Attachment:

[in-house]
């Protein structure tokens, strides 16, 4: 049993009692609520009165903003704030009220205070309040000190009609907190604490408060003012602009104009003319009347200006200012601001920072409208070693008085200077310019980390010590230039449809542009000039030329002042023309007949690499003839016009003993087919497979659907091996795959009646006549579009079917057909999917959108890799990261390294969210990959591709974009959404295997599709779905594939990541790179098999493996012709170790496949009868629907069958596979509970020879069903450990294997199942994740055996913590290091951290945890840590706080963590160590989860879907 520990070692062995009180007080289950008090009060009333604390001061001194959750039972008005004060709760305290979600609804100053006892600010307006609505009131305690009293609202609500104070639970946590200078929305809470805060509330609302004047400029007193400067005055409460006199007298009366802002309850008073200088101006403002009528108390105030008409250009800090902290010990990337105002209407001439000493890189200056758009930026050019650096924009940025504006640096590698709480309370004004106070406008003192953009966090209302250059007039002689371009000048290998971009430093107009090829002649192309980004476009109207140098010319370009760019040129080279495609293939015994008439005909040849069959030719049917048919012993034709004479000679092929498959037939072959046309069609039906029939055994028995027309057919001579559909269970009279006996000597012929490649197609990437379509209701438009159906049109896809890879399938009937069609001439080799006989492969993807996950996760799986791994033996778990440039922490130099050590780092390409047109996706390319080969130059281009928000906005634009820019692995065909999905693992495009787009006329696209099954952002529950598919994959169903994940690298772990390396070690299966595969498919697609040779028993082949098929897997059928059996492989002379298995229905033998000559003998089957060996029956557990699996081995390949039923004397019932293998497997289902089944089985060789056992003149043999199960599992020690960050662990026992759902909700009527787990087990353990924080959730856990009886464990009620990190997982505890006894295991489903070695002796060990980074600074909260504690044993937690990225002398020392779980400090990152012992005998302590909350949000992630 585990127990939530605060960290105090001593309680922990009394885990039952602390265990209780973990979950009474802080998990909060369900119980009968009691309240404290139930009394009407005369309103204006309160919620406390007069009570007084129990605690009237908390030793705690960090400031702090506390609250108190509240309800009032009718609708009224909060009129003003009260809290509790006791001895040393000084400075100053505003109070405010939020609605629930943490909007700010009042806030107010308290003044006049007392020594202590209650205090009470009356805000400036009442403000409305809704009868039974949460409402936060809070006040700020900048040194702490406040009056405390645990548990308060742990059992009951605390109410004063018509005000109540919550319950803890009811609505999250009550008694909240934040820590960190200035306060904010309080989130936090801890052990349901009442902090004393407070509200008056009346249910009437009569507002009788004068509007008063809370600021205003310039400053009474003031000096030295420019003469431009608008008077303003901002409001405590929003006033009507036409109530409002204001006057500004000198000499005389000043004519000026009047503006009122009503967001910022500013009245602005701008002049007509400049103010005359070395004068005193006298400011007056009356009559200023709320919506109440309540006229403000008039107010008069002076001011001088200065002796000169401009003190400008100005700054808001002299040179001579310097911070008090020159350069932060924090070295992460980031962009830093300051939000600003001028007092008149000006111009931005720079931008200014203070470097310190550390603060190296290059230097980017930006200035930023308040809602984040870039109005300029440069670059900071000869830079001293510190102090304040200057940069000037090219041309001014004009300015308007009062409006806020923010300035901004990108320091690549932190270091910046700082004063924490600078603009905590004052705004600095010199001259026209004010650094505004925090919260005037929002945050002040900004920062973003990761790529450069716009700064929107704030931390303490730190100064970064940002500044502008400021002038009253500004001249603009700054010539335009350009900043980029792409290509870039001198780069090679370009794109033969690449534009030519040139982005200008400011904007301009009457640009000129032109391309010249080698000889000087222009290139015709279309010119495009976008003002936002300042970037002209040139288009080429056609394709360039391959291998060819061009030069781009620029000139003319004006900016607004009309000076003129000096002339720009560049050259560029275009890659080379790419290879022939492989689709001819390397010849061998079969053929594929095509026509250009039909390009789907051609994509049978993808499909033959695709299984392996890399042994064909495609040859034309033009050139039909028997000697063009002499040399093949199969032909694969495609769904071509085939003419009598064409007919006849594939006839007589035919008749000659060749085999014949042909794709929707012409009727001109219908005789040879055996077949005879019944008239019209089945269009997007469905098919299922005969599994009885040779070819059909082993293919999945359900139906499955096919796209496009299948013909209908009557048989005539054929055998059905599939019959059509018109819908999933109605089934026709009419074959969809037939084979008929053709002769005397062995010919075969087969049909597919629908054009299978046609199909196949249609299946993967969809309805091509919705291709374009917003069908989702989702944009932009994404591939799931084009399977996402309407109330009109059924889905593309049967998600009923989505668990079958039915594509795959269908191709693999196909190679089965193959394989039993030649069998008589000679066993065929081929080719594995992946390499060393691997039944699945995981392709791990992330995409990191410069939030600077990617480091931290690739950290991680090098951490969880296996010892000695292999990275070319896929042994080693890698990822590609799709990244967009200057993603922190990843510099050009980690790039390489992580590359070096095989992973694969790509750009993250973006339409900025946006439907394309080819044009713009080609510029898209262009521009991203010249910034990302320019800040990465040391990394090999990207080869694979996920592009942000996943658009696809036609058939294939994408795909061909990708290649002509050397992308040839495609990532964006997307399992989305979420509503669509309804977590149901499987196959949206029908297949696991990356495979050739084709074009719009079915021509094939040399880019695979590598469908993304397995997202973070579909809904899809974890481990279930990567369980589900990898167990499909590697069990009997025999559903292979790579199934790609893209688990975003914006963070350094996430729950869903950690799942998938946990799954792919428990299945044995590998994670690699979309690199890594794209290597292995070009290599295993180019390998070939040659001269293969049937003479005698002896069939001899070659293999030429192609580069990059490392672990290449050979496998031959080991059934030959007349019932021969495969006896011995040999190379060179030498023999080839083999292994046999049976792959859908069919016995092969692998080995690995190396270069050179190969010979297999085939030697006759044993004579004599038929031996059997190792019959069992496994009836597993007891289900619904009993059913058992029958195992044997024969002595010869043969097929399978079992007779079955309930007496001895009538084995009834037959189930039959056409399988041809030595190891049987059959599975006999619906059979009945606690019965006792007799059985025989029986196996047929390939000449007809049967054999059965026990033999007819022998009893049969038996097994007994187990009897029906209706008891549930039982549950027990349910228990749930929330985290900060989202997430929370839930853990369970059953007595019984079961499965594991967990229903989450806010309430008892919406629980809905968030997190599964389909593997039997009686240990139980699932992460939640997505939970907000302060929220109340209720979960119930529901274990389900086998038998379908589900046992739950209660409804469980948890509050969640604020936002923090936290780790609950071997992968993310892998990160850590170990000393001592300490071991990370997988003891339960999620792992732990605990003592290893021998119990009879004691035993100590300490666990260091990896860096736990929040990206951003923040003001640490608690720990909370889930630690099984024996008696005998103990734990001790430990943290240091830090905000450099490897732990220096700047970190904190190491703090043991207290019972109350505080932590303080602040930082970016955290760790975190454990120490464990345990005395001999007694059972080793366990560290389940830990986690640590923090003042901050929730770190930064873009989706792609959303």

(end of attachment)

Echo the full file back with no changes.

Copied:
[in-house]
């Protein structure tokens, strides 16, 4: 049993009692609520009165903003704030009220205070309040000190009609907190604490408060003012602009104009003319009347200006200012601001920072409208070693008085200077310019980390010590230039449809542009000039030329002042023309007949690499003839016009003993087919497979659907091996795959009646006549579009079917057909999917959108890799990261390294969210990959591709974009959404295997599709779905594939990541790179098999493996012709170790496949009868629907069958596979509970020879069903450990294997199942994740055996913590290091951290945890840590706080963590160590989860879907 520990070692062995009180007080289950008090009060009333604390001061001194959750039972008005004060709760305290979600609804100053006892600010307006609505009131305690009293609202609500104070639970946590200078929305809470805060509330609302004047400029007193400067005055409460006199007298009366802002309850008073200088101006403002009528108390105030008409250009800090902290010990990337105002209407001439000493890189200056758009930026050019650096924009940025504006640096590698709480309370004004106070406008003192953009966090209302250059007039002689371009000048290998971009430093107009090829002649192309980004476009109207140098010319370009760019040129080279495609293939015994008439005909040849069959030719049917048919012993034709004479000679092929498959037939072959046309069609039906029939055994028995027309057919001579559909269970009279006996000597012929490649197609990437379509209701438009159906049109896809890879399938009937069609001439080799006989492969993807996950996760799986791994033996778990440039922490130099050590780092390409047109996706390319080969130059281009928000906005634009820019692995065909999905693992495009787009006329696209099954952002529950598919994959169903994940690298772990390396070690299966595969498919697609040779028993082949098929897997059928059996492989002379298995229905033998000559003998089957060996029956557990699996081995390949039923004397019932293998497997289902089944089985060789056992003149043999199960599992020690960050662990026992759902909700009527787990087990353990924080959730856990009886464990009620990190997982505890006894295991489903070695002796060990980074600074909260504690044993937690990225002398020392779980400090990152012992005998302590909350949000992630 585990127990939530605060960290105090001593309680922990009394885990039952602390265990209780973990979950009474802080998990909060369900119980009968009691309240404290139930009394009407005369309103204006309160919620406390007069009570007084129990605690009237908390030793705690960090400031702090506390609250108190509240309800009032009718609708009224909060009129003003009260809290509790006791001895040393000084400075100053505003109070405010939020609605629930943490909007700010009042806030107010308290003044006049007392020594202590209650205090009470009356805000400036009442403000409305809704009868039974949460409402936060809070006040700020900048040194702490406040009056405390645990548990308060742990059992009951605390109410004063018509005000109540919550319950803890009811609505999250009550008694909240934040820590960190200035306060904010309080989130936090801890052990349901009442902090004393407070509200008056009346249910009437009569507002009788004068509007008063809370600021205003310039400053009474003031000096030295420019003469431009608008008077303003901002409001405590929003006033009507036409109530409002204001006057500004000198000499005389000043004519000026009047503006009122009503967001910022500013009245602005701008002049007509400049103010005359070395004068005193006298400011007056009356009559200023709320919506109440309540006229403000008039107010008069002076001011001088200065002796000169401009003190400008100005700054808001002299040179001579310097911070008090020159350069932060924090070295992460980031962009830093300051939000600003001028007092008149000006111009931005720079931008200014203070470097310190550390603060190296290059230097980017930006200035930023308040809602984040870039109005300029440069670059900071000869830079001293510190102090304040200057940069000037090219041309001014004009300015308007009062409006806020923010300035901004990108320091690549932190270091910046700082004063924490600078603009905590004052705004600095010199001259026209004010650094505004925090919260005037929002945050002040900004920062973003990761790529450069716009700064929107704030931390303490730190100064970064940002500044502008400021002038009253500004001249603009700054010539335009350009900043980029792409290509870039001198780069090679370009794109033969690449534009030519040139982005200008400011904007301009009457640009000129032109391309010249080698000889000087222009290139015709279309010119495009976008003002936002300042970037002209040139288009080429056609394709360039391959291998060819061009030069781009620029000139003319004006900016607004009309000076003129000096002339720009560049050259560029275009890659080379790419290879022939492989689709001819390397010849061998079969053929594929095509026509250009039909390009789907051609994509049978993808499909033959695709299984392996890399042994064909495609040859034309033009050139039909028997000697063009002499040399093949199969032909694969495609769904071509085939003419009598064409007919006849594939006839007589035919008749000659060749085999014949042909794709929707012409009727001109219908005789040879055996077949005879019944008239019209089945269009997007469905098919299922005969599994009885040779070819059909082993293919999945359900139906499955096919796209496009299948013909209908009557048989005539054929055998059905599939019959059509018109819908999933109605089934026709009419074959969809037939084979008929053709002769005397062995010919075969087969049909597919629908054009299978046609199909196949249609299946993967969809309805091509919705291709374009917003069908989702989702944009932009994404591939799931084009399977996402309407109330009109059924889905593309049967998600009923989505668990079958039915594509795959269908191709693999196909190679089965193959394989039993030649069998008589000679066993065929081929080719594995992946390499060393691997039944699945995981392709791990992330995409990191410069939030600077990617480091931290690739950290991680090098951490969880296996010892000695292999990275070319896929042994080693890698990822590609799709990244967009200057993603922190990843510099050009980690790039390489992580590359070096095989992973694969790509750009993250973006339409900025946006439907394309080819044009713009080609510029898209262009521009991203010249910034990302320019800040990465040391990394090999990207080869694979996920592009942000996943658009696809036609058939294939994408795909061909990708290649002509050397992308040839495609990532964006997307399992989305979420509503669509309804977590149901499987196959949206029908297949696991990356495979050739084709074009719009079915021509094939040399880019695979590598469908993304397995997202973070579909809904899809974890481990279930990567369980589900990898167990499909590697069990009997025999559903292979790579199934790609893209688990975003914006963070350094996430729950869903950690799942998938946990799954792919428990299945044995590998994670690699979309690199890594794209290597292995070009290599295993180019390998070939040659001269293969049937003479005698002896069939001899070659293999030429192609580069990059490392672990290449050979496998031959080991059934030959007349019932021969495969006896011995040999190379060179030498023999080839083999292994046999049976792959859908069919016995092969692998080995690995190396270069050179190969010979297999085939030697006759044993004579004599038929031996059997190792019959069992496994009836597993007891289900619904009993059913058992029958195992044997024969002595010869043969097929399978079992007779079955309930007496001895009538084995009834037959189930039959056409399988041809030595190891049987059959599975006999619906059979009945606690019965006792007799059985025989029986196996047929390939000449007809049967054999059965026990033999007819022998009893049969038996097994007994187990009897029906209706008891549930039982549950027990349910228990749930929330985290900060989202997430929370839930853990369970059953007595019984079961499965594991967990229903989450806010309430008892919406629980809905968030997190599964389909593997039997009686240990139980699932992460939640997505939970907000302060929220109340209720979960119930529901274990389900086998038998379908589900046992739950209660409804469980948890509050969640604020936002923090936290780790609950071997992968993310892998990160850590170990000393001592300490071991990370997988003891339960999620792992732990605990003592290893021998119990009879004691035993100590300490666990260091990896860096736990929040990206951003923040003001640490608690720990909370889930630690099984024996008696005998103990734990001790430990943290240091830090905000450099490897732990220096700047970190904190190491703090043991207290019972109350505080932590303080602040930082970016955290760790975190454990120490464990345990005395001999007694059972080793366990560290389940830990986690640590923090003042901050929730770190930064873009989706792609959303």